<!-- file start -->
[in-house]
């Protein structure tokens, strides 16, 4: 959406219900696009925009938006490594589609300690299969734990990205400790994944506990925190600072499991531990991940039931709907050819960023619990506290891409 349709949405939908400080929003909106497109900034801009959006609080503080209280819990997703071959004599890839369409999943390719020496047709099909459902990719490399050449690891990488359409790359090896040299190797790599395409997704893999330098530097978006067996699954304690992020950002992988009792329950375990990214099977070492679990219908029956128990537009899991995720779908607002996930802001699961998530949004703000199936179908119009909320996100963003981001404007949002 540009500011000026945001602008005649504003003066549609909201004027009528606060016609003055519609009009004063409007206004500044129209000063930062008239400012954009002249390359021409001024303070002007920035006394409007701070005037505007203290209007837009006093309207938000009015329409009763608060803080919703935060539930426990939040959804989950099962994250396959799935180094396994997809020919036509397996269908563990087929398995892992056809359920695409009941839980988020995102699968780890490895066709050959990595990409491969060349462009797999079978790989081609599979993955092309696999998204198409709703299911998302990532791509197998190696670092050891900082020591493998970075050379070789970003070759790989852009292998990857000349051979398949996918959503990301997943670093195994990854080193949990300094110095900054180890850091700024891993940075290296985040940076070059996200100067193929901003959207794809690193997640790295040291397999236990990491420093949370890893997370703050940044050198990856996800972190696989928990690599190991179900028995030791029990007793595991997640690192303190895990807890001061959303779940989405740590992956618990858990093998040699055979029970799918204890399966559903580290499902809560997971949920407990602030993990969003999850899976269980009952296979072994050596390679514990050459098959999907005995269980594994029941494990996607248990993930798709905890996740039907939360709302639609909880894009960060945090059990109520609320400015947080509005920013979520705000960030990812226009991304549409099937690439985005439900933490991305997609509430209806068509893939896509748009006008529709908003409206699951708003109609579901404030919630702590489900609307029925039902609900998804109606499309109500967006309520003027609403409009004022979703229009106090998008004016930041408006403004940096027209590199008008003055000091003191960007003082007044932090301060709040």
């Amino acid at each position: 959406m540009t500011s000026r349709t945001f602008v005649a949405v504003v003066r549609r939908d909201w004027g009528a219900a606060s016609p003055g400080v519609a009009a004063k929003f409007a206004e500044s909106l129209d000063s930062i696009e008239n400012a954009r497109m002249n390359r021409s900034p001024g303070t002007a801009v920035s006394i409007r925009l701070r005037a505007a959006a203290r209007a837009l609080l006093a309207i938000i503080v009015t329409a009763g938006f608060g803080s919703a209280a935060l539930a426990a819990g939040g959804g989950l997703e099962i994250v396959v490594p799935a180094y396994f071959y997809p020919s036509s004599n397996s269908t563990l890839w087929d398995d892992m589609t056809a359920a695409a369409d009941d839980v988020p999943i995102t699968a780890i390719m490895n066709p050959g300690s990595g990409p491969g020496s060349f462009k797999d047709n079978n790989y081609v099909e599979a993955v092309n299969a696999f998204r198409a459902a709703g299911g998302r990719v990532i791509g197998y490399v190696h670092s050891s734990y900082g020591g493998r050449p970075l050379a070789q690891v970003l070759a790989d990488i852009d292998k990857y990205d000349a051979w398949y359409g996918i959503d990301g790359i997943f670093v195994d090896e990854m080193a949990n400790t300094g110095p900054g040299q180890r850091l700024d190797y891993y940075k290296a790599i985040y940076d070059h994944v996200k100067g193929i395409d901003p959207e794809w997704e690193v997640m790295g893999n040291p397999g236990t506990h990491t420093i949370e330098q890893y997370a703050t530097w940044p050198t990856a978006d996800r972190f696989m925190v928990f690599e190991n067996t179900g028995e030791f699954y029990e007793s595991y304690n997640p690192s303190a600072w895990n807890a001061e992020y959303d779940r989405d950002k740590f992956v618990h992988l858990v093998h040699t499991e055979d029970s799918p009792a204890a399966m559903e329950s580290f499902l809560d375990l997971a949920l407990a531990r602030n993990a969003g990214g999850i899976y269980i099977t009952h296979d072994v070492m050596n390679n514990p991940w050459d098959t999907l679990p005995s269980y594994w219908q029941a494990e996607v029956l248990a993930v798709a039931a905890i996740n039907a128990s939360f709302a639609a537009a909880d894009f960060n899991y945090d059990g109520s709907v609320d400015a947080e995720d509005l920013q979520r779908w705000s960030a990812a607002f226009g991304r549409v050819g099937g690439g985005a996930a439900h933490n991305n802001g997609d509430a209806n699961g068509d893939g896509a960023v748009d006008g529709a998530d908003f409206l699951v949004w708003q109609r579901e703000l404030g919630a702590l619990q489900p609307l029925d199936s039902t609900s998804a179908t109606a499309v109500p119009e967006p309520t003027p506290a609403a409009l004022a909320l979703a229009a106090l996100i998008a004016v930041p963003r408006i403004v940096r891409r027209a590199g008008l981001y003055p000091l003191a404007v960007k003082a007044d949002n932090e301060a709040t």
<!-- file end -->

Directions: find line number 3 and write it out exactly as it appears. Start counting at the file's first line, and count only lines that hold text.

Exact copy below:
């Amino acid at each position: 959406m540009t500011s000026r349709t945001f602008v005649a949405v504003v003066r549609r939908d909201w004027g009528a219900a606060s016609p003055g400080v519609a009009a004063k929003f409007a206004e500044s909106l129209d000063s930062i696009e008239n400012a954009r497109m002249n390359r021409s900034p001024g303070t002007a801009v920035s006394i409007r925009l701070r005037a505007a959006a203290r209007a837009l609080l006093a309207i938000i503080v009015t329409a009763g938006f608060g803080s919703a209280a935060l539930a426990a819990g939040g959804g989950l997703e099962i994250v396959v490594p799935a180094y396994f071959y997809p020919s036509s004599n397996s269908t563990l890839w087929d398995d892992m589609t056809a359920a695409a369409d009941d839980v988020p999943i995102t699968a780890i390719m490895n066709p050959g300690s990595g990409p491969g020496s060349f462009k797999d047709n079978n790989y081609v099909e599979a993955v092309n299969a696999f998204r198409a459902a709703g299911g998302r990719v990532i791509g197998y490399v190696h670092s050891s734990y900082g020591g493998r050449p970075l050379a070789q690891v970003l070759a790989d990488i852009d292998k990857y990205d000349a051979w398949y359409g996918i959503d990301g790359i997943f670093v195994d090896e990854m080193a949990n400790t300094g110095p900054g040299q180890r850091l700024d190797y891993y940075k290296a790599i985040y940076d070059h994944v996200k100067g193929i395409d901003p959207e794809w997704e690193v997640m790295g893999n040291p397999g236990t506990h990491t420093i949370e330098q890893y997370a703050t530097w940044p050198t990856a978006d996800r972190f696989m925190v928990f690599e190991n067996t179900g028995e030791f699954y029990e007793s595991y304690n997640p690192s303190a600072w895990n807890a001061e992020y959303d779940r989405d950002k740590f992956v618990h992988l858990v093998h040699t499991e055979d029970s799918p009792a204890a399966m559903e329950s580290f499902l809560d375990l997971a949920l407990a531990r602030n993990a969003g990214g999850i899976y269980i099977t009952h296979d072994v070492m050596n390679n514990p991940w050459d098959t999907l679990p005995s269980y594994w219908q029941a494990e996607v029956l248990a993930v798709a039931a905890i996740n039907a128990s939360f709302a639609a537009a909880d894009f960060n899991y945090d059990g109520s709907v609320d400015a947080e995720d509005l920013q979520r779908w705000s960030a990812a607002f226009g991304r549409v050819g099937g690439g985005a996930a439900h933490n991305n802001g997609d509430a209806n699961g068509d893939g896509a960023v748009d006008g529709a998530d908003f409206l699951v949004w708003q109609r579901e703000l404030g919630a702590l619990q489900p609307l029925d199936s039902t609900s998804a179908t109606a499309v109500p119009e967006p309520t003027p506290a609403a409009l004022a909320l979703a229009a106090l996100i998008a004016v930041p963003r408006i403004v940096r891409r027209a590199g008008l981001y003055p000091l003191a404007v960007k003082a007044d949002n932090e301060a709040t």